Preston Bus Station is a controversial building. Many take the view that it represents the worst of 1960s Brutalist architecture; a decaying, impractical carbuncle that should be razed to the ground. Others, including English Heritage, see it as one of the most important buildings of its period.
Preston City Council wanted to demolish it as part of the Tithebarn regeneration project. Tithebarn collapsed in 2011 after retailer John Lewis pulled out of the scheme. Nevertheless, Preston City Council still persevered with plans to replace the station. These were thwarted in 2013 when the building was granted Grade II listed status.
When Preston Bus Station opened in 1969 it was the largest in Europe. Designed by BDP (Building Design Partnership), its most striking feature is its curved concrete fins. They run the entire length of the building like a giant stack of razor clams, enclosing the multi-storey car park on the upper levels.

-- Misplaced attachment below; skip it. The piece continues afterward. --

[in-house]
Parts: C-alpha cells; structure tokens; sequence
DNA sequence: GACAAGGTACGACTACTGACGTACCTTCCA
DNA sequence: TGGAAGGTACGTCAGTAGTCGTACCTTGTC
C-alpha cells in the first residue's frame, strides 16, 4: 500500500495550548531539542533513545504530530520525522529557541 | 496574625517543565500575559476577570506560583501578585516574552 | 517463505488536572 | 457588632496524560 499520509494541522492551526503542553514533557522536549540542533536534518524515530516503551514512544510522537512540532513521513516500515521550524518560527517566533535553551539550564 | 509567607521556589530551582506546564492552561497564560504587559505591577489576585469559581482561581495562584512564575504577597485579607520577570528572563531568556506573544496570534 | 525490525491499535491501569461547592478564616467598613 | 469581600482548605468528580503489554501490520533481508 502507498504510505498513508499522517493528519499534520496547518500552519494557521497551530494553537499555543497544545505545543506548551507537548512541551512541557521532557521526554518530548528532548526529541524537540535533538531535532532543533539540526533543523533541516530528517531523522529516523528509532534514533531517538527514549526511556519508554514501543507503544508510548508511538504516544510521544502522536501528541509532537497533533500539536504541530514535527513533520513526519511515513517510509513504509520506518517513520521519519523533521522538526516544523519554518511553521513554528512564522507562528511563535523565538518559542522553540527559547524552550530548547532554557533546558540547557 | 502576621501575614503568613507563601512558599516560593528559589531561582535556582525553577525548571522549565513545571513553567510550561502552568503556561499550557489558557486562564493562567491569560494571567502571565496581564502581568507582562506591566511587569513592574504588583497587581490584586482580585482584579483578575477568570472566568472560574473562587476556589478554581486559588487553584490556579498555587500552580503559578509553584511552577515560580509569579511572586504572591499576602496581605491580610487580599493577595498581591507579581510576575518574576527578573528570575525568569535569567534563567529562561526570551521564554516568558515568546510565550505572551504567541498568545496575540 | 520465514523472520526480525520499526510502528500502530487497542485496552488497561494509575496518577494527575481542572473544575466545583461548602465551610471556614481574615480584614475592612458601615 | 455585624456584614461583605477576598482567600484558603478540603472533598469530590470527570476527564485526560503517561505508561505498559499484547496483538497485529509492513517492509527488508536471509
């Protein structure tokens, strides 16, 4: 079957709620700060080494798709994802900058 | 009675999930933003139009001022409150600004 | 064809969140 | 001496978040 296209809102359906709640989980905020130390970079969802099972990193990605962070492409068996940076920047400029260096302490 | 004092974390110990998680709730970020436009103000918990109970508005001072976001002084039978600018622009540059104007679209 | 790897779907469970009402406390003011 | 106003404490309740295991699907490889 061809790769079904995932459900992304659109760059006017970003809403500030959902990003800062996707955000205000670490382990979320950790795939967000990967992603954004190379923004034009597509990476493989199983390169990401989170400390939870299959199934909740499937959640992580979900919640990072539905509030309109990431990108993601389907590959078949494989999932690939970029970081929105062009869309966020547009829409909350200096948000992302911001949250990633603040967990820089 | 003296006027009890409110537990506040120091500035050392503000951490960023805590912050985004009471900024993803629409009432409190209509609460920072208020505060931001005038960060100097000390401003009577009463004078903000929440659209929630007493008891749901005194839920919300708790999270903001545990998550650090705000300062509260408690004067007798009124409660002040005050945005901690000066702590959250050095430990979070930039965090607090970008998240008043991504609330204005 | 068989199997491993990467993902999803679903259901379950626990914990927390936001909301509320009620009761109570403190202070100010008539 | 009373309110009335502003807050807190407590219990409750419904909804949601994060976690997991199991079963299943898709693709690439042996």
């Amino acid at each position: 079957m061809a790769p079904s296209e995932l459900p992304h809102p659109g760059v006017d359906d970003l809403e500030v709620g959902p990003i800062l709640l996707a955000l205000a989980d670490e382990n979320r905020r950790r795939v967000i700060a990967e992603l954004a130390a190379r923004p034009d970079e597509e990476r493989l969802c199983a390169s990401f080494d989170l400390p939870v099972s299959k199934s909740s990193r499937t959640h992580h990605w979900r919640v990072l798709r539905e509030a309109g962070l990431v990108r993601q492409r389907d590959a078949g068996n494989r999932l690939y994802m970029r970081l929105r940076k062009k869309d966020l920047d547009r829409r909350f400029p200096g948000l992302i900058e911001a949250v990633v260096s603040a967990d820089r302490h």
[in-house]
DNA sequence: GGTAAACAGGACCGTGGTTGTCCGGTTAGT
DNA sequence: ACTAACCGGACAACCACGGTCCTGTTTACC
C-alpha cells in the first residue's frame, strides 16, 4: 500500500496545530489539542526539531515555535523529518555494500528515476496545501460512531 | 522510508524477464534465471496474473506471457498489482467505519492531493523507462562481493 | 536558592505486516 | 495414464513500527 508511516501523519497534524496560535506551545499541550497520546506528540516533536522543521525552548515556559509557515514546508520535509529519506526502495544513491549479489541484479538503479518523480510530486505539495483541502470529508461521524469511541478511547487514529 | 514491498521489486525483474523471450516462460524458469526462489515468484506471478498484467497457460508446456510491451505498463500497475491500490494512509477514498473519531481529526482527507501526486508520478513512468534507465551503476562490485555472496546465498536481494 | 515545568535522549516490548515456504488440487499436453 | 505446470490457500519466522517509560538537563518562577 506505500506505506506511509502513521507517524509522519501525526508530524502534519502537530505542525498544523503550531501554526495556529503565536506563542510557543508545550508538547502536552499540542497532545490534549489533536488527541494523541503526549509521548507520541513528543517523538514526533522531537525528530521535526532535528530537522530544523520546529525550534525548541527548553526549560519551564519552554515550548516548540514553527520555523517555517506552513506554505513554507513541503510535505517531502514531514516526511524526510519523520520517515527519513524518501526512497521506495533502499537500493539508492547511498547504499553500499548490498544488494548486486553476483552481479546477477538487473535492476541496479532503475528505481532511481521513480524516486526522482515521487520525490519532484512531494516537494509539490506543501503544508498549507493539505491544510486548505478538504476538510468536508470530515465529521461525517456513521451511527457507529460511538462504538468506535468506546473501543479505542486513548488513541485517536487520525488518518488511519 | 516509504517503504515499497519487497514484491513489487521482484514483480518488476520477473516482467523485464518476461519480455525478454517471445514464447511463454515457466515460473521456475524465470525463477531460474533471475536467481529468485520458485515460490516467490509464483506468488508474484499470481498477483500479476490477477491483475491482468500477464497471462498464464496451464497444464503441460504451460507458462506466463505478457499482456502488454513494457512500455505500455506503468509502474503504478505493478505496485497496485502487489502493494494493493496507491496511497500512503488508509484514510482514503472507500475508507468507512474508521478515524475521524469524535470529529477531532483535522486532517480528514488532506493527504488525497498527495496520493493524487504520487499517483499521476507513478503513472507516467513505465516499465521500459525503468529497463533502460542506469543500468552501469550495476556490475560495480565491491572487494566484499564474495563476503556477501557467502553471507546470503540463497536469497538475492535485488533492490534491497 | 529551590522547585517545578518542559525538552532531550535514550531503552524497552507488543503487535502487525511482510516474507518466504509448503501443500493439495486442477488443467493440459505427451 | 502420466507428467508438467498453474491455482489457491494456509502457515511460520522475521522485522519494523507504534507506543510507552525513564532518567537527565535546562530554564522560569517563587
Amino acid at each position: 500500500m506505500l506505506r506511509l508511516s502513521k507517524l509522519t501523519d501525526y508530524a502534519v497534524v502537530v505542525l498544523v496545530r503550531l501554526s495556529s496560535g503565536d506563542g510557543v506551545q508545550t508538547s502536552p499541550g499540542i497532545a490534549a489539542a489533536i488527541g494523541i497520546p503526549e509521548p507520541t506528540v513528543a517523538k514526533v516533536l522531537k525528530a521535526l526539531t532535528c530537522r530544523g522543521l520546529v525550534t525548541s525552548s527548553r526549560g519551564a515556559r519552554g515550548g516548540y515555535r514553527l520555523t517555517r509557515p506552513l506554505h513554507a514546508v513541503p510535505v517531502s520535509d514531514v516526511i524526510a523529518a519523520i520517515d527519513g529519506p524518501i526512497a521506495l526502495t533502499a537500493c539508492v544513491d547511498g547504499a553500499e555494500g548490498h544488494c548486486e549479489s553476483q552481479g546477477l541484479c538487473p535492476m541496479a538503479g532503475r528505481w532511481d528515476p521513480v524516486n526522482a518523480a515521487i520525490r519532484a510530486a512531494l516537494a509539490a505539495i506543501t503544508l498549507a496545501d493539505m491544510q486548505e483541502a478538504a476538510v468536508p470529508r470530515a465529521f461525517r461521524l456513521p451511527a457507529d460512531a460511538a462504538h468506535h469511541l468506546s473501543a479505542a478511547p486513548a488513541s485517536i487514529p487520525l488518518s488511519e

The bus station offers local, regional, national and international bus services. Local and regional buses serve destinations such as Bamber Bridge, Blackburn, Blackpool, Chorley, Euxton, Leyland, Liverpool, Lostock Hall, Samlesbury, and Southport. Megabus, National Express, and Eurolines offer national and international bus and coach services.
Facilities at Preston Bus Station include a newsagents, café, barbers, photo booth, toilets, and ATM.
Preston Bus Station is located on Tithebarn Street (postcode PR1 1YT), at the northern end of Preston city centre. It is adjacent to St John’s Shopping Centre and Preston Guild Hall and Charter Theatre. The Harris Museum, St George’s Shopping Centre, and Preston Town Hall are also nearby. Preston Train Station and the Fishergate Shopping Centre can be reached on foot in about ten minutes.
The multi-storey car park here is one of the largest in Preston. It offers parking spaces for around 900 vehicles and is open 24 hours.